The amide I and II regions after exposure of 18 h to SMF were zoomed in and represented in Figure 5(a), where the relative increase of the β-sheet contents at 1635 cm-1 with respect to the α-helix component, significantly different in comparison to control (p < 0.05), was enhanced and indicated by arrow.

This result indicated a change in the overall protein conformational state within the cell, that could be due to a denaturation of proteins during apoptosis or, alternatively, to different distribution of proteins and unfolding process and formation of aggregates [37].

Exposure of 3 h of neuronal-like cells to a 50 Hz EMF at the magnetic flux density of 1 mT was carried out.

A representative spectrum in the mid-infrared region is represented in Figure 4.

It appears that the intensity of both stretching vibration bands of CH2 at 2925 cm−1 and 2853 cm−1 increased strongly and significantly for exposed samples (p < 0.001).

The analysis of exposed spectra in the amide I region revealed a loss of the α-helical and short segment connecting α-helix segments content and an increase of the β-sheet component at 1635 cm−1 relative to the α-helix, as can be clearly observed in Figure 5(b), where the amide I and II regions were zoomed in.

Applying a statistical analysis (t-test) to different exposed and control samples, the β-sheet/α-helix ratio of the integrated areas (exposed/control) of their vibration bands provided an average value of 1.29/1.13, which demonstrated a significant increase of the β-sheet content with respect to the α-helix in the proteins secondary structure (p < 0.05).

Another relevant change observed in the mid-infrared region after the exposure to ELF-EMF is represented by the increase in intensity of the band around 1740 cm-1, indicated by arrows in Figure 4 and Figure 5(b). This band can be assigned to non-hydrogen-bonded ester carbonyl C═O stretching mode within phospholipids, whose increase gives further evidence of a dying cell state as suggested by [38,39].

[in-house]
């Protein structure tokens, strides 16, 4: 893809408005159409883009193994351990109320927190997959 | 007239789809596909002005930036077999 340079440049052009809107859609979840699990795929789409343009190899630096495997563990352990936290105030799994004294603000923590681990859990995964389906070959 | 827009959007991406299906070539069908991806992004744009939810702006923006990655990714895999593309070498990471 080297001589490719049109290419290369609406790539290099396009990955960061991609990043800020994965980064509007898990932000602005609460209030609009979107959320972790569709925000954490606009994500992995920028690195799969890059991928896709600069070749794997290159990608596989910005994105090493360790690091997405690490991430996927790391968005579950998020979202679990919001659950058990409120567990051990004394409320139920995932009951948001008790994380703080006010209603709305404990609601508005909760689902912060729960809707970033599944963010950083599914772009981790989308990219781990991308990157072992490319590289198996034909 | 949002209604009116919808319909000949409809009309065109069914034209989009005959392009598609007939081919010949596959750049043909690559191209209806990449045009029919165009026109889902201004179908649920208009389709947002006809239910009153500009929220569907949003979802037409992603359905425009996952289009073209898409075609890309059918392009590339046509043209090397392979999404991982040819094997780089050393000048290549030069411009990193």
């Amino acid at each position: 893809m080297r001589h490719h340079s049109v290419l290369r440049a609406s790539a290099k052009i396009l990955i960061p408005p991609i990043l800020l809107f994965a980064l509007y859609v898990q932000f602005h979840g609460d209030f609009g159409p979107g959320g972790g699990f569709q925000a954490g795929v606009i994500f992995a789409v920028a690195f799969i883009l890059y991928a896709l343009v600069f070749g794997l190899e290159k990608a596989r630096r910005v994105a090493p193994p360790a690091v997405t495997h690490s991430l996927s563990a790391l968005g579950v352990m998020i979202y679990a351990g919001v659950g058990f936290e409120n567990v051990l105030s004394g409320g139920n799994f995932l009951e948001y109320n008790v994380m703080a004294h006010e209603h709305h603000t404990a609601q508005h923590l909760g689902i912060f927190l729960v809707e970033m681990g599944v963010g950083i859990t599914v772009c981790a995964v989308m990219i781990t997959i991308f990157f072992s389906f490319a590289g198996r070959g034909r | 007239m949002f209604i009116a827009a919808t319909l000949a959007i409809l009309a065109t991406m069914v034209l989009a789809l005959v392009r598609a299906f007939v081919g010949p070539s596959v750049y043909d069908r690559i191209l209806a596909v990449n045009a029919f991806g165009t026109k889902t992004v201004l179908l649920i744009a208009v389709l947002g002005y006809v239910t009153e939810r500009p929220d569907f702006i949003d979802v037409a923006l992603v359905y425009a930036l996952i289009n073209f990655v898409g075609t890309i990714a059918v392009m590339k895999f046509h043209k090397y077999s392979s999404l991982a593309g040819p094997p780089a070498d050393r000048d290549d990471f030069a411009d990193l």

The integrated area of 1740 cm–1 band of exposed samples increased significantly with respect to control after exposure (p < 0.001).

Figure 4. Representative infrared spectra of neuronal-like cells samples after exposure of 3 h to 50 Hz EMF at the intensity of 1 mT (the spectrum of the exposed sample is represented by the red line). The increases of CH2 stretching vibration bands are indicated by arrows. The increases of the β-sheet content in amide I and of the non-hydrogen-bonded ester carbonyl C═O stretching band around 1740 cm1 indicate a relevant change in the overall protein conformational states within the cell.


Figure 5. (a) Representative FSD spectra in the amide I and II regions of neuronal-like cells samples after exposure to SMF. The relative increase of the β-sheet content as to the α-helix component in amide I is enhanced and indicated by arrow. (b) Representative FSD spectra in the amide I and II regions of neuronal-like cells samples after exposure to 50 Hz EMF. Besides the increase of the β-sheet content in amide I, the increase around 1740 cm-1 (associated with the non-hydrogen-bonded ester carbonyl C═O stretching band within phospholipids) was evidenced.

This circumstance can be performed as the C═O ester carbonyl groups of lipids in the cell are becoming predominantly non-hydrogen bonded, which would be in agreement with an eventual oxidative damage having occurred [40,41].

Previous FTIR spectroscopic analysis of dying cells has shown that two main characteristic spectral signatures can be assumed as indicative of death [42,43]: the increase of the amount of β-sheet content in the secondary structures around 1630 cm−1 (that produces the shift down of the amide I and II peak’s centroid) and the appearance of a peak around 1740 cm−1, which can indicate a change in the overall protein conformational states within the cell. Both effects occurred after exposure to ELF-EMFs.

4. Conclusions

The effects of static magnetic field and 50 Hz electromagnetic field on neuronal-like cells were investigated in the mid-infrared spectral region by means of FTIR spectroscopy in Fourier self-deconvolution.

Exposure of 3 hours to a uniform magnetic field at the intensity of 2 mT produced a significant increase in intensity of CH2 methylene group vibration bands, which may be associated with an increase of lipid content related to an increase of the surface of the cellular membrane. In addition, a decrease of the PO2- phosphate bands was observed, suggesting that alteration in DNA/ RNA can be occurred after exposure. Further exposure up to 18 hours produced an increase of the β-sheet/α-helix ratio in amide I region due to unfolding processes of proteins.

Exposure of 3 hours to a 50 Hz electromagnetic field at the magnetic flux density of 1 mT provided that signifycant increases of the amount of β-sheet content and of the band around 1740 cm−1 (assigned to non-hydrogenbonded ester carbonyl stretching mode) occurred after exposure, which may be considered as the main characteristic spectral signatures assumed as indicative of cells death.

However, further research is needed to understand the relationship of metabolism and cellular functions with exposure to electromagnetic magnetic fields.